Objective of the Operation
The aim of Operation Modular was to halt and reverse the FAPLA advance on to the Unita strongholds of Mavinga and Jamba
Composition of 61 Mechanised Battalion Group
|Commander:||Commandant Kobus Smit|
|2IC:||Major Danie Laas|
|Alpha Company:||Major Philip van Wyk|
|Bravo Company:||Major Dawid Lotter|
|Charlie Squadron:||Captain PJ Cloete|
|Foxtrot battery (anti aircraft):||Captain Deon Bormann|
|Sierra battery:||Major Theo Wilken|
|Echelon commander:||Sergeant Major WO1 Kobus Kemp|
|Light workshop troop:||Sergeant Major WO2 Joe Lombaard|
Personal Impressions of the Commander
Introduction to the different subunits that composed 61 Mechanised Battalion Group
61 Mechanised Battalion Group consisted of two mechanised infantry companies, an armour car and tank squadron, an artillery battery, a support company, an anti-aircraft troop, light workshop troop and signal troop.
The battalion’s senior and middle command levels were manned by career soldiers whilst the junior command levels and men were by large conscripts permanently transferred to 61 Mechanised Battalion Group for their second year of military service.
E Squadron (the tank squadron) did not participate in Operation Modular as it was moth-balled and not manned.
FAPLA planned a massive military offensive against UNITA in 1987
During early 1987 intelligence indicated that a massive military offensive was planned by FAPLA against UNITA. We as commanders were briefed about the situation and about contingencies contemplated by UNITA and the South African Militaries.
It was my understanding that the direct involvement of South African Defence Force would be the last resort to maintain the status quo in South Eastern Angola.
UNITA’s military presence in the South-East of Angola implied that SWAPO’s operations were contained in the South West and the SADF could limit and concentrate its own actions in Ovamboland and the area directly north of the SWA/Angola boundary.
The name of Operation Modular befitted the deployment of the SADF
The selection of the name Modular for operations in support of UNITA during the FAPLA winter offensive was befitting the deployment of the SADF.
The South African military forces were deployed in a modular methodology.
The forces employed were originally restricted to the South African Special Forces, elements of 32 Battalion, artillery and anti-aircraft elements not even of battalion strength. As operational requirements dictated, the force levels increased in numbers and caliber.
During November 1987 the force levels escalated to a full mechanized brigade comprising infantry, mechanized infantry, armour and artillery units.
I received operational instructions in June 1987 to mobilize Sierra battery
During June 1987 I received an operational instruction to mobilize Sierra Battery, commanded by major Theo Wilken.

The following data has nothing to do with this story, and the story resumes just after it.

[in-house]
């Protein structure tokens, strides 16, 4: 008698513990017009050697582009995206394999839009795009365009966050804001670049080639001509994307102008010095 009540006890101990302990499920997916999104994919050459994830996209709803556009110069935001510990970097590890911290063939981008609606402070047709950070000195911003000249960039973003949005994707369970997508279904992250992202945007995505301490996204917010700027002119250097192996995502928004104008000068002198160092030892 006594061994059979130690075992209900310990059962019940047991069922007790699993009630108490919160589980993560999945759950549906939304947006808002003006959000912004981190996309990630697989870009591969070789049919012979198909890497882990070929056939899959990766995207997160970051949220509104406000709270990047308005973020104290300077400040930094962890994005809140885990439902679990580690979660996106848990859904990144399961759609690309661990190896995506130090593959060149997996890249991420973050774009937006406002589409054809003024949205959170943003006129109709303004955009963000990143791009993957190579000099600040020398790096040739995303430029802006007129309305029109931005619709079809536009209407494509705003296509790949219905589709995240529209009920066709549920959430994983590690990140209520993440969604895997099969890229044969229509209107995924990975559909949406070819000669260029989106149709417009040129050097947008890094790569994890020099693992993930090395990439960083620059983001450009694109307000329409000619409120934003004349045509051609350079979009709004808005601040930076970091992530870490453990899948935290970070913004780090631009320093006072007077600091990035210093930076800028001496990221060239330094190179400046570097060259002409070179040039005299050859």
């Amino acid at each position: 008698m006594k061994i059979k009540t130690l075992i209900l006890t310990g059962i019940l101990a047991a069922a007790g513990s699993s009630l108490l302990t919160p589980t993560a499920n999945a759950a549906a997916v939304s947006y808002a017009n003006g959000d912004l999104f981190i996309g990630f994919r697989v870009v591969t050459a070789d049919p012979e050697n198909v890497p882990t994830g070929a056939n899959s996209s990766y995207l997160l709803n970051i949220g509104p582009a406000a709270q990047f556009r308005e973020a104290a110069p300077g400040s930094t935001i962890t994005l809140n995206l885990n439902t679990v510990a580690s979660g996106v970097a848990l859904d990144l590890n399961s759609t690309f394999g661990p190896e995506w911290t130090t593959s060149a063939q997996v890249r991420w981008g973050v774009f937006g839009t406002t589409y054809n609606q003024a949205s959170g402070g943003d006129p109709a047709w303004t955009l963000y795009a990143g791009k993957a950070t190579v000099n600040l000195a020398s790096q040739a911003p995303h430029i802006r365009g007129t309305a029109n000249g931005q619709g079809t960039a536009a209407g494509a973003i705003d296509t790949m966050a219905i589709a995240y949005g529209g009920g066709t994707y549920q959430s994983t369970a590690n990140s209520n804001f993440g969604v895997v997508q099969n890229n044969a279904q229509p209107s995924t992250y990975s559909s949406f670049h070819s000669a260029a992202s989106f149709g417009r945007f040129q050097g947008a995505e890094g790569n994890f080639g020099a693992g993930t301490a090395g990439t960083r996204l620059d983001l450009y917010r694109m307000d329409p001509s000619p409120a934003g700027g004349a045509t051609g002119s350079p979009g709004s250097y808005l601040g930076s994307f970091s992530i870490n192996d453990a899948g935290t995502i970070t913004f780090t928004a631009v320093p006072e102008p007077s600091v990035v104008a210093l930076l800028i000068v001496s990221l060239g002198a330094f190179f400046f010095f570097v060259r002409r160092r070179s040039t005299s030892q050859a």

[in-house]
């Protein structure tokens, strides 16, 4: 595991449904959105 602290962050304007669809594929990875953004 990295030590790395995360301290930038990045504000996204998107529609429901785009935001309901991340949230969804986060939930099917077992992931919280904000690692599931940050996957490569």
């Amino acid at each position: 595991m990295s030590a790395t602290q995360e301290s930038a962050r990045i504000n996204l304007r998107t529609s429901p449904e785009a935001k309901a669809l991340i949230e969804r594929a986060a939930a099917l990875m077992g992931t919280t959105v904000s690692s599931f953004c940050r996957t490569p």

In line with policy to limit the conventional profile of the SADF, the battery was mobilized and equipped with 120mm M5 Mortars. The G5 guns and gun tractors remained at Omuthiya, 61 Mech’s operational base.
Similarly, Foxtrot battery, commanded by captain Deon Bormann, in reality only an anti-aircraft troop, was mobilized to be deployed for protection of the South African ground forces.
61 Mech Battalion Group moved to Bittersoet for a week and then returned to Omuthiya
During the latter part of June, the remainder of 61 Mech Bn Gp was deployed for a short operation in the Oshakati area and moved to Bittersoet, the small training area of Sector 20 just south of Rundu, primarily to show its presence in the operational theatre.
Here the unit spent about a week and the command element participated in contingency planning.
I realized that if the unit was indeed employed it would have to use its full conventional capability and the utilization of its full fighting capability. It was also made clear that the South African Government and Military High Command would only deploy overt conventional forces if limited force employment proofs to be unsuccessful.
The facilities at Bittersoet were unsuited to sustain a large force for a lengthy period of time and the proximity of civilians implied that the main weapon systems could not be used. The unit returned to its base area where full scale preparation, including fire and maneuver was done. The unit remained at Omuthiya until it was clear that authority for its employment would be granted.
Meanwhile the FAPLA offensive against Mavinga gained momentum
Meanwhile the FAPLA offensive gained momentum and no less than nine brigades were deployed to the 6 Military Region where four strengthened brigades would launch the offensive against the strategic UNITA stronghold at Mavinga.
The remainder of the forces was used to safeguard FAPLA’s communication lines.
The FAPLA forces established a safe area to the west of the Cuito river. 47, 59 and 21 Brigades moved to their respective deployment areas whilst 16 Brigade remained in the rear.
Siera battery fired the first shots of Operation Modular